(I don’t really mean this, it’s just a humorous poem, which I wrote ten years ago, and just came across it going through old papers…)
If you were a daphnia,
A hydra or a snail,
You’d be more scared of a clown loach
Than of a killer whale.
Small things bother the little ones
Great things bother the great
So don’t come at me with your issues
Trying to upwardly delegate.
|Playout date:||5 October 2006|
|Camera:||Video by my friend Krzysztof|
|Location:||Seafood restaurant in Madrid|
|Other people featured:||Adam Ciuhak, Ivan Mier Moran and his wife|
The Spanish know how to have fun. If something is fun, then they do it, and if it stops being fun then they stop, and do something else.
I only regret that right now I cannot recall the restaurant. I could for a good while but 5 years have elapsed and it is gone.
- languages (bensaif.com)
- A Spanish Starbucks for Sandwiches (businessweek.com)
- Hot Clive Owen Has a Spicy Spanish Dinner With Guy Friends (popsugar.com)
- Famous Spanish restaurant El Bulli shuts, for now (seattletimes.nwsource.com)
If you need any persuading as to why it’s worth being in East Europe, let this map speak for itself.
|Production date:||30 September 2006|
|Playout date:||30 September 2006|
|Post Production:||Windows Movie Maker – slight use|
|Other people featured:||None|
|Music used:||Gremin’s Aria, Eugene Onegin, Tchaikovsky|
|Languages used:||English Russian|
This piece is the first ever Huliganov rant, and actually I’m a but disappointed that a lot of people who watch and say they enjoy Huli‘s lessons didn’t also look up the rants by the same persona. This remains at under a thousand views, and not much discussion or rating.
Hulliganov offers here his disappreciation of noisy neighbours and his appreciation of the Chinese people for not making themselves unnecessarily tall.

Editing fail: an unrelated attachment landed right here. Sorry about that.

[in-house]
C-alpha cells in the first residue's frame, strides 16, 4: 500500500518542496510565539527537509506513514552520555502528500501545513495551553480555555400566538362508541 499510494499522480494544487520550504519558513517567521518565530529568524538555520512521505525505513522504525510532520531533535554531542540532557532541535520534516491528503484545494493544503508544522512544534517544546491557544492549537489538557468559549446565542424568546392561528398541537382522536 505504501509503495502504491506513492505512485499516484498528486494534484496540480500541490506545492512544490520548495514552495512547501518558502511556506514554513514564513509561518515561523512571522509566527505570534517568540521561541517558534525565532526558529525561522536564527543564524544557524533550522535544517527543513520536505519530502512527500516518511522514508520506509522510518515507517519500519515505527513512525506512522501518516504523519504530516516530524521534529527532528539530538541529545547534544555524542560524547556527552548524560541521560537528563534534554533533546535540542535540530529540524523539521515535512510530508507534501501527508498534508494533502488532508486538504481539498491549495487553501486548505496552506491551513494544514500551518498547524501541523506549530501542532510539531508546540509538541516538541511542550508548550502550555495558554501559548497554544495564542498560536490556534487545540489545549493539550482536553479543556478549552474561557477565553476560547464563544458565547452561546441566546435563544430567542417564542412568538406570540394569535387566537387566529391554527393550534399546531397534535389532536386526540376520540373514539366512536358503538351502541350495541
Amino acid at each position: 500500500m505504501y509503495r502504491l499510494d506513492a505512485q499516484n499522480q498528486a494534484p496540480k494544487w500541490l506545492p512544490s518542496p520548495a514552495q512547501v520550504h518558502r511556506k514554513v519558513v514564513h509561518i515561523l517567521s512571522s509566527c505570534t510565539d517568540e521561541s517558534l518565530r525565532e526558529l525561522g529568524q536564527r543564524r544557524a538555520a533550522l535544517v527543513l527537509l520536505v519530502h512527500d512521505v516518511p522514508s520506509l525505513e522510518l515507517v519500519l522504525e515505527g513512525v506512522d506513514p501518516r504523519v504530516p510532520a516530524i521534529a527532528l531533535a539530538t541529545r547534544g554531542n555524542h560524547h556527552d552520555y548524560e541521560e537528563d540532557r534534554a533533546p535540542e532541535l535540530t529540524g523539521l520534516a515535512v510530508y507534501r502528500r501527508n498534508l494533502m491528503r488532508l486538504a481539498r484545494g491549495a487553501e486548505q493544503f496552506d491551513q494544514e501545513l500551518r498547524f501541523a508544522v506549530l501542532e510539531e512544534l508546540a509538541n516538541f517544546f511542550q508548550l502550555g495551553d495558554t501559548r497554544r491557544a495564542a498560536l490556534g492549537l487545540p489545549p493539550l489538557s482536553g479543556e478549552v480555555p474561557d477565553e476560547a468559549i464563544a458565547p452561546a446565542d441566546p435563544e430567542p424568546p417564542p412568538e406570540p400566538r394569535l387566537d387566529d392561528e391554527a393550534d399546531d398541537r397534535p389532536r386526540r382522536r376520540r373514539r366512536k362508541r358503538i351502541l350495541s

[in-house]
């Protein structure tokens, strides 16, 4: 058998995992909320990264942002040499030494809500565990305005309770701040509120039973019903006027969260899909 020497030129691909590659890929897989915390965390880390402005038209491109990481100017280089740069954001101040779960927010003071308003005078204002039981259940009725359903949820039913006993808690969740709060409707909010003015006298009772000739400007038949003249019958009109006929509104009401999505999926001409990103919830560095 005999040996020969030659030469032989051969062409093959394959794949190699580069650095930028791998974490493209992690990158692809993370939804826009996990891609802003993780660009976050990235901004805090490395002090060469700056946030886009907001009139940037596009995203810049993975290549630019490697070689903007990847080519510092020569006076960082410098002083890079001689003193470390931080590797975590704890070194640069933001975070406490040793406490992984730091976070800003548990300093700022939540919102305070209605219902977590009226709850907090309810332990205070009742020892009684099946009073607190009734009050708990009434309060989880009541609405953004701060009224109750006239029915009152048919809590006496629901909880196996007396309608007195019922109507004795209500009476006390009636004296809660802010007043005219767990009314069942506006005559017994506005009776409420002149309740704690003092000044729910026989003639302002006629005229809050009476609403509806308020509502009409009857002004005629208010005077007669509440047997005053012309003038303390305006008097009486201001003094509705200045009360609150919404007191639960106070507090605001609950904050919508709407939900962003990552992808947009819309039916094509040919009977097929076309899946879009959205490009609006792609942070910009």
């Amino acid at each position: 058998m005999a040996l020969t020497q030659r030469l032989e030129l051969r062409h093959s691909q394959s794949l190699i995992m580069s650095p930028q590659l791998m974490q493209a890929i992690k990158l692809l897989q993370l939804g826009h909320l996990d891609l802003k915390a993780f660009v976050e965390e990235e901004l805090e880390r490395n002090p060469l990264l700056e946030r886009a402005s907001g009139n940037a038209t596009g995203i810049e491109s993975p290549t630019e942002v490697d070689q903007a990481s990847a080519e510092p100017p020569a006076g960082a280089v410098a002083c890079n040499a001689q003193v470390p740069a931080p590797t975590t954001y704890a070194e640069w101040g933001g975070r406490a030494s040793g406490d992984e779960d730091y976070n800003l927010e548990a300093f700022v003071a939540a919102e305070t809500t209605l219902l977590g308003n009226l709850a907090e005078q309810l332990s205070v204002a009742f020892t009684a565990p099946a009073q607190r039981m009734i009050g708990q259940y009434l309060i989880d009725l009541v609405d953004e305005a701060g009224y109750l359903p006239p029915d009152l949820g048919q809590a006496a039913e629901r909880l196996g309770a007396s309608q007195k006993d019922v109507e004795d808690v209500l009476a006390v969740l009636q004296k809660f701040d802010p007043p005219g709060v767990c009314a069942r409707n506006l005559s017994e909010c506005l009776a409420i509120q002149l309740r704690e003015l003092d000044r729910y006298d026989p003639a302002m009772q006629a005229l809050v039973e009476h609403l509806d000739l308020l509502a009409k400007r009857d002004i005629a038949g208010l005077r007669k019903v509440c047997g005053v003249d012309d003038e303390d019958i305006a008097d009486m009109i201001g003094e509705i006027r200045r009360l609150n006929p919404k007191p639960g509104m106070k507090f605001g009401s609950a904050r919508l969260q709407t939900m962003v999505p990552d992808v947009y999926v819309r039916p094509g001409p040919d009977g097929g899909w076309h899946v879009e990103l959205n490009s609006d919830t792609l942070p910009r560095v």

- Eugene Onegin in English (ask.metafilter.com)
- Huliganov’s Speaking Mandarin Video (huliganov.tv)
- Music Review: Need a Gala? Tchaikovsky Is a Go-To Guy (nytimes.com)
- Music Review: Rich Talent and Promising Voices Well Rewarded (nytimes.com)
OK, this one’s hot off the press, as I am writing about something that happened about ten minutes ago, and I’m writing this from one of the machines in the lounge at Prague airport.
I forgot that I had this bottle in my briefcase, but naturally the detectors as I passed from streetside to airside at Prague found it.
Now clearly they all recognise me as having been through there eighty or so times before, so there’s no terrorism alarm bells ringing, and you can see how they’re in two minds about whether or not just to let me get on with it. But in the end the three of them say no, they have to do things by the book, which mean that the wine is thrown away.
I’m there saying to them, just take it and drink it yourselves, it’s a sin to throw it away. And of course as they know that I’m a regular, they also know that there’s no risk I’m trying to poison them, give them an exploding oesophagus, or anything like that.